# Day2: basic operation of single linked list

cataloguecatalogue

# preface

• In the previous section, we implemented the basic operations of the sequence table. In this section, we will learn about the single linked list (not the leading node), and realize some basic operations and precautions of the single linked list.

# 1. Definition of single linked list

1. Single linked list is the simplest linked list representation in the linked list, also known as linear linked list. The linked list is discontinuous. The relationship between nodes is represented by pointers. A node contains two fields:

Data field: generally represented by data, which stores a data element
Pointer field: store a pointer to the starting storage address of the next node, which plays the role of linking two nodes

2. Structure of single linked list

datan: tail node, no successor, and next points to NULL

Relationship between each node:
The first and second nodes: A2 = A1 - > next;
...
The last node: a (n) = a (n-1) - > next, a (n) - > next = null

# 2. Characteristics of single linked list

1. The length is easy to expand
2. The logical order may not be consistent with the physical order
3. Data can be stored continuously or discontinuously
4. Each node has a pointer field, which consumes a lot of storage space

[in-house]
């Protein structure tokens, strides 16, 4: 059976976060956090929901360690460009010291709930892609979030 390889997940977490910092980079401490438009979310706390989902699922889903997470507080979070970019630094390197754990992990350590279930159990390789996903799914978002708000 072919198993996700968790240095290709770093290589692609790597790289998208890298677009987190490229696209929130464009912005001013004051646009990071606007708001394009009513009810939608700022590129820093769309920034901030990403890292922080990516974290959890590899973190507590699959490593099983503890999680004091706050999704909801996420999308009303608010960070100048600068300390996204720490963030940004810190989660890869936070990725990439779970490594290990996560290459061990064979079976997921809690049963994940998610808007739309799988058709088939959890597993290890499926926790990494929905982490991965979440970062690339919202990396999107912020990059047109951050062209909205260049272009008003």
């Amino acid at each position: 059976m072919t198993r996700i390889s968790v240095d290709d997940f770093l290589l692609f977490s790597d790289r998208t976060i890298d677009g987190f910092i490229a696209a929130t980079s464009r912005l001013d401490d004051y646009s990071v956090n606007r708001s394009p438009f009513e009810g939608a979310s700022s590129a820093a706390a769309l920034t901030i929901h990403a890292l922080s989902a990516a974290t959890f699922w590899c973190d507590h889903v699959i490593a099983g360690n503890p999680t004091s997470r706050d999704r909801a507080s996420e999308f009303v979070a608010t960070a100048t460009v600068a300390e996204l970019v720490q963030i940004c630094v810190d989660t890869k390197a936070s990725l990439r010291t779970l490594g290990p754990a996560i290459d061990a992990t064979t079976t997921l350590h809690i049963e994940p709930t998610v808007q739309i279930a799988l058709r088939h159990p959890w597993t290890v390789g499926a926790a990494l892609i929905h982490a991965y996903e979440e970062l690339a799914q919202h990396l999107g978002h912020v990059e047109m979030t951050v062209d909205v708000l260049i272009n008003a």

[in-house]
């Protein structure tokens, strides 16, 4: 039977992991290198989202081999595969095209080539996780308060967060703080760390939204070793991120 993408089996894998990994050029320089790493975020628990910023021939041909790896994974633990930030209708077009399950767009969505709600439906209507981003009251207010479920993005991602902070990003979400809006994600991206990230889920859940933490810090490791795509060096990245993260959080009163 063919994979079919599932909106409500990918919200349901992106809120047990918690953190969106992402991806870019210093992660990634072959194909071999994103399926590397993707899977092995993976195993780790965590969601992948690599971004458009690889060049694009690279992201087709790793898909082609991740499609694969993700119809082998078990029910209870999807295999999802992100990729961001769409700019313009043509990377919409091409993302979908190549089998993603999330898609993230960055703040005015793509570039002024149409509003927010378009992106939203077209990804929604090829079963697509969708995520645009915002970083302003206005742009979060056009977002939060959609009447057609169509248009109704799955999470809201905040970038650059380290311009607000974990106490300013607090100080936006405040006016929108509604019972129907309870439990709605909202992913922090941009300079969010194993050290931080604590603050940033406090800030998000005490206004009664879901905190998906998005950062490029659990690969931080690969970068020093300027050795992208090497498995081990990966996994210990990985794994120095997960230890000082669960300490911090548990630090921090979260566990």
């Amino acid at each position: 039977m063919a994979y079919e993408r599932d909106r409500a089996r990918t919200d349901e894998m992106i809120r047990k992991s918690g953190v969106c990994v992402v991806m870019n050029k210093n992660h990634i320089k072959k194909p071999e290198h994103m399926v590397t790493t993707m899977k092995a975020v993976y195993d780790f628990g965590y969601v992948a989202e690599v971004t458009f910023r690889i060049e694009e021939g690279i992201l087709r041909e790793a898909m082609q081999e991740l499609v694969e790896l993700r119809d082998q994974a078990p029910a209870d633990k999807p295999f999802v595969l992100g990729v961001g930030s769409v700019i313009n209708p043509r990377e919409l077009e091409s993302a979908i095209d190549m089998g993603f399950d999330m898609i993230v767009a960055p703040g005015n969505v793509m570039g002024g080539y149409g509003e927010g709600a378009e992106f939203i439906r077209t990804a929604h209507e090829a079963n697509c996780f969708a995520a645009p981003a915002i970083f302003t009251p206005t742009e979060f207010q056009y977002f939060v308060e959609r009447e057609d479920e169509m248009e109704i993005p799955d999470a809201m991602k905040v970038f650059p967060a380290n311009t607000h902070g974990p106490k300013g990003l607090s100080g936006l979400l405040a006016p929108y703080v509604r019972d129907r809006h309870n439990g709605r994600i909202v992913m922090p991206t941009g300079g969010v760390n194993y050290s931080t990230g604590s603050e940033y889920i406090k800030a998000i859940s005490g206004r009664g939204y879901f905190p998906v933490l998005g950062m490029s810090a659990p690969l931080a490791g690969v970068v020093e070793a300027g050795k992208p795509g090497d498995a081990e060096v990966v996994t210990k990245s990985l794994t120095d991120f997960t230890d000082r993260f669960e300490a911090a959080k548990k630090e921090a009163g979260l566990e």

# 3. Basic operation of single linked list

```#include<stdio.h>
#include<assert.h>
#include<stdlib.h>
#include<stdbool. h> / / bool header file
typedef int SLTDataType;//Rename to facilitate changing the data type
typedef struct SListNode
{
SLTDataType data; //Data domain
struct SListNode* next; //Pointer field
}SLTNode;
```

## 2. Initialization

1. Initialization, open up space for the header pointer, and set it to null after successful development.
```void SListInit(SLTNode** phead)
{
{
perror("SListInit");
return;
}
}
```

## 3. Print

1. Traverse according to the structure of the single linked list. Remember not to traverse with the head pointer. Rename the head pointer to p for traversal, which is highly readable
```//ergodic
{
while (p)
{
printf("%d->", p->data);//print data
p = p->next;//Point to the next node and know that the node is NULL
}
printf("NULL\n");
}
```

## 4. Create a new node

1. malloc opens up memory to node. If the development fails, exit. If the development succeeds, set node - > data to x and node - > next to null
```//Create node
{
SLTNode* node = (SLTNode*)malloc(sizeof(SLTNode));
if (node == NULL)
{
exit(-1);
}
node->data = x;
node->next = NULL;
return node;
}
```

## 5. Tail insertion

1. When it is an empty table, it is equivalent to inserting a node at the head of the linked list. The pointer needs to be modified: newnode - > next = * pphead* pphead = newnode;
2. In case of non empty table, insert a new node newnode after the next node of current, and the pointer needs to be modified:
newnode->next = tail->next; tail->next = newnode;
3. Here, the BuySListNode function is used to create a new node, so only write current - > next = newnode; Readers can change according to their own implementation methods

```void SListPushBack(SLTNode** pphead, SLTDataType x)
{
{
SLTNode* newnode = BuySListNode(x);//Create a new node
}
else
{
//When a node exists
while (tail->next)//Here, you can judge whether the next node is empty. You cannot judge whether the node is empty. Otherwise, you will directly find the end. If the end is NULL, the insertion will fail
{
tail = tail->next;
}
SLTNode* newnode = BuySListNode(x);//Call the function to create a new node